Popular Woodworking November 2018

Whether it's a solo or group project, a home-improvement undertaking or a simple piece of art, Popular Woodworking lets you into the world of woodworking crafts. Each issue of Popular Woodworking features numerous projects for the expert craftsperson and the interested beginner.

País:
United States
Idioma:
English
Editor:
Active Interest Media
Periodicidad:
Bimonthly
USD 6.99
USD 17.99
6 Números

en este número

2 min.
striving for progress

What you’re reading right now is the culmination of months of planning, decision-making and negotiating. Though I wish we could have fewer ads and more pages in each issue, within the confines of our limits, I’m very happy with how things have come together, both here and on our website. Is there room for improvement? Absolutely. We’ll continue doing our best to make things as good as they can be. Over the past year, we’ve been building a new foundation to ensure that Popular Woodworking will continue to thrive in a world where, increasingly, people do not make as much stuff as they used to. Every chair we make, every handmade table we eat at and every piece of antique furniture we save is positive progress against a culture that doesn’t…

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2 min.
inbox

Another Question about Varnished Doors I have a follow-up question to your response regarding varnished wooden doors that appeared in the June 2018 (#239) issue. I live in the Texas Hill Country and have a northeast facing alder door and sidelights that have good overhang protection against water, but they do receive direct morning sun for several hours. The door is about four years old. I know that it was originally finished with Helmsman’s spar varnish, which according to you provides little in the way of UV protection. The finish is beginning to develop a blue-grayish chalking/oxidation which is rough to the touch. If I wet the surface with mineral spirts, the topcoat returns to clear while wet. My question is what is the best course of action at this stage? Can…

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1 min.
new @ shopwoodworking.com

WORKING RECLAIMED WOOD By Yoav Liberman Reclaimed wood is intriguing for many reasons. It’s environmentally friendly, it’s unique, it tells a story and it can often be inexpensive or completely free. Working Reclaimed Wood guides you through the entire process of finding, using and finishing reclaimed wood. THE HANDY SHOP REFERENCE By Tom Begnal From calculating odd joint angles to choosing the right hardware, finish or adhesive for your project, this quick-reference compendium puts the answers at your fingertips. It’s one of the hardest-working little shop helpers you could hope to have!…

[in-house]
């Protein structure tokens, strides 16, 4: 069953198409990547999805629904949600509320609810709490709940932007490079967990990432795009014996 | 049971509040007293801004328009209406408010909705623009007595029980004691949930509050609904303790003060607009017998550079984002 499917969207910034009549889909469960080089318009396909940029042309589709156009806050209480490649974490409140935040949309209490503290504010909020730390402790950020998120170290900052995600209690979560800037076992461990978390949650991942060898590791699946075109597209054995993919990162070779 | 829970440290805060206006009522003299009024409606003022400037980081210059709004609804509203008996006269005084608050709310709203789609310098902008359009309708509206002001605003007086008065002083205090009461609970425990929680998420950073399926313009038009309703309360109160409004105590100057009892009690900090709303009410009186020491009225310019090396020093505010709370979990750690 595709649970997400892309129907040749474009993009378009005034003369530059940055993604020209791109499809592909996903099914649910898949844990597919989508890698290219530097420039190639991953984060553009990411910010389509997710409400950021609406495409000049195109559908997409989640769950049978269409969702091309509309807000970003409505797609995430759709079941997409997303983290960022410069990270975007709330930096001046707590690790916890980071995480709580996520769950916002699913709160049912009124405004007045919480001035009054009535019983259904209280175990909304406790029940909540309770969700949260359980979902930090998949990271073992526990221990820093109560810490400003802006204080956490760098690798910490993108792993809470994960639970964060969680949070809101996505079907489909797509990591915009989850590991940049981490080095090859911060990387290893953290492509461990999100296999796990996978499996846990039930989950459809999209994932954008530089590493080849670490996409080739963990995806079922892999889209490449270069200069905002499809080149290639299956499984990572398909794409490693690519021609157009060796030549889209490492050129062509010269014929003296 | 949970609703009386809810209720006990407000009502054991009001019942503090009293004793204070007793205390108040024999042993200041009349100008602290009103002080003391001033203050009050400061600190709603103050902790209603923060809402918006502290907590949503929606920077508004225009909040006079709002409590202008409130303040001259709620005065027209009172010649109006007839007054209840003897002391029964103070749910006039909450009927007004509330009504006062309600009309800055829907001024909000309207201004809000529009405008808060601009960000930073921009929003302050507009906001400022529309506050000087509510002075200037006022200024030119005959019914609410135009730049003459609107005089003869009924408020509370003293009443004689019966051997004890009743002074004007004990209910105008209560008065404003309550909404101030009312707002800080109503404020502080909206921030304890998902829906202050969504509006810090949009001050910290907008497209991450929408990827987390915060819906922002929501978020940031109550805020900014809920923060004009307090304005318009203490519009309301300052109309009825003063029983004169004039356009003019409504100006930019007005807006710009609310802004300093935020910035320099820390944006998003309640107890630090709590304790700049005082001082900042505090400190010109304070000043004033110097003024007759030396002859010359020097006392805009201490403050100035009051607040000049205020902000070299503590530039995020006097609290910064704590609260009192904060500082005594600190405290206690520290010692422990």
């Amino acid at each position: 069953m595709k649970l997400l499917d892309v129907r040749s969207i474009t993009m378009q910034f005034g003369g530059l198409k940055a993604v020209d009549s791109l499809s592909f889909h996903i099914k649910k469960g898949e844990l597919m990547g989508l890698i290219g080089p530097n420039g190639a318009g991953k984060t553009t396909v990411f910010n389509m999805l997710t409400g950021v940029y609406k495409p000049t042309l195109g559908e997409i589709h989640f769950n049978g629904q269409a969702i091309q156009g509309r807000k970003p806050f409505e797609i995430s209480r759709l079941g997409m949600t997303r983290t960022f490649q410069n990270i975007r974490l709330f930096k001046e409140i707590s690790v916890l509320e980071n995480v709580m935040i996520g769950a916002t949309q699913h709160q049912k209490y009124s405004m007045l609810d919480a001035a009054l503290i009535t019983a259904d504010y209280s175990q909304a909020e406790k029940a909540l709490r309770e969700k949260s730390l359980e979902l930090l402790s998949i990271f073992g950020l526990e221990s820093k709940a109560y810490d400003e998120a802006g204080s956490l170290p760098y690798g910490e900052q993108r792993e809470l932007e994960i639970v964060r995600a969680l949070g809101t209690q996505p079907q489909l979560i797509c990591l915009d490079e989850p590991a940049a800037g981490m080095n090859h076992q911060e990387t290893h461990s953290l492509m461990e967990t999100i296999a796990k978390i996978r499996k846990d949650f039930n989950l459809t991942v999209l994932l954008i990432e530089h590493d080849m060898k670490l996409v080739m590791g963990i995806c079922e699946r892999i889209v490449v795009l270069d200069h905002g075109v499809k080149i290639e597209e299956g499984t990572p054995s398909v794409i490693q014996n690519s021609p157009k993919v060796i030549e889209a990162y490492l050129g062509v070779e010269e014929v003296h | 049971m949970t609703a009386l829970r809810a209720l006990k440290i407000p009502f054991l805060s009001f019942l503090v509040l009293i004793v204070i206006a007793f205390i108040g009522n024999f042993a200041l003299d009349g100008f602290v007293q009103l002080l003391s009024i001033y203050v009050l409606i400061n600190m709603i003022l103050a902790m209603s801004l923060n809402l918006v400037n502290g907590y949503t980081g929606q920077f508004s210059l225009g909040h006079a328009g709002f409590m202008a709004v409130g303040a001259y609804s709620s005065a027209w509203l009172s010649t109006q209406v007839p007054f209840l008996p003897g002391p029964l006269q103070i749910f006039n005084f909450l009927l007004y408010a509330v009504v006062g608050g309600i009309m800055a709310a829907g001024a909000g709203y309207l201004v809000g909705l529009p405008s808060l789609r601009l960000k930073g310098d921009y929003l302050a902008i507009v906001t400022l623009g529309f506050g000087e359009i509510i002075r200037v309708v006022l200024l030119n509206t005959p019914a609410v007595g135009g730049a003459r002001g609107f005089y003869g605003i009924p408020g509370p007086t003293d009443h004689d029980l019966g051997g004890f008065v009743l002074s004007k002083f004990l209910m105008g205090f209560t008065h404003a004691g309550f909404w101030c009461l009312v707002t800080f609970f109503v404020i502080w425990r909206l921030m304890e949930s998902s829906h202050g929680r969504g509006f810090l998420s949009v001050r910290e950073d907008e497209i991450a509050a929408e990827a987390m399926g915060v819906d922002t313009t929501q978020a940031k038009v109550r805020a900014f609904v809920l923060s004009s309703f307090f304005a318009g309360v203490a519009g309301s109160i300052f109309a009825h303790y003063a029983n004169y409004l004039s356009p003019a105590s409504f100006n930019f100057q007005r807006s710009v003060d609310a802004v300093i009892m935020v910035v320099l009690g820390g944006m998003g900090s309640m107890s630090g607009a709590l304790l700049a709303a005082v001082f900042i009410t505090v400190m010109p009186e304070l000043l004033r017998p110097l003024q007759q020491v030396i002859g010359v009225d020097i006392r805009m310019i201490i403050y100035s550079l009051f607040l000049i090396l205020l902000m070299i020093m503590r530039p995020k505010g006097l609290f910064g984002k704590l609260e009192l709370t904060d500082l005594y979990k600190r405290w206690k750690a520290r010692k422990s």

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4 min.
tools

Blue Spruce Ultimate Coping Saw Coping saws are a bit of a divisive subject among woodworkers. Some folks swear that their $3 coping saw from the hardware store has never let them down and the other camp has tried to engineer the tool to perfection. The Blue Spruce Ultimate Coping Saw is another step toward perfecting the coping saw. In my mind, the heart of the matter is that no matter how rigid and how strong you make a coping saw, the blade is so thin, it’ll be the weakest point. However, when you eliminate all other variables, you can count on the blade being the reason for failure. The Blue Spruce saw is machined from aluminum and uses carbon fiber struts in parallel to keep the weight down and achieve maximum stiffness.…

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2 min.
workshop tips

Dovetailed Drill Press Table To avoid making a new wooden drill press table each time one gets full of holes, I made a table with a dovetail-shaped sliding insert. The insert has room for many more holes, and is easily replaceable. By extending one end, it can also support long stock. Removing the insert also creates a cavity for a sanding drum. The table is two layers thick, each made from 3/4" MDF. Attach the bottom layer, or subbase, to the cast iron table of your drill press. Make the top layer—the working table—whatever size you want. Cut a center section about 3" wide, and make a few extra centers for use later. Saw the angled edges of the table’s pieces at 20°. Clamp the front piece, the insert, and the back piece…

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5 min.
rough around the edges

One of my favorite places is a neighborhood Italian market called DeVitis. Every time I step through the door, I stop and let the smells of a great kitchen waft over me. Italian sausages and cheeses, sauces and whatever is on special that day grab my nose and render me helpless. And to make matters worse, someone’s likely to ask me to try a cannoli or some bread straight from the oven with garlic butter. That glorious kitchen aroma gets me every time. Yet oddly enough, when I have wandered around the store for a few minutes, that rush of culinary goodness seems to fade. I can still smell the aroma but don’t have that dramatic rush like those first seconds when I stepped from the street into that intensely…

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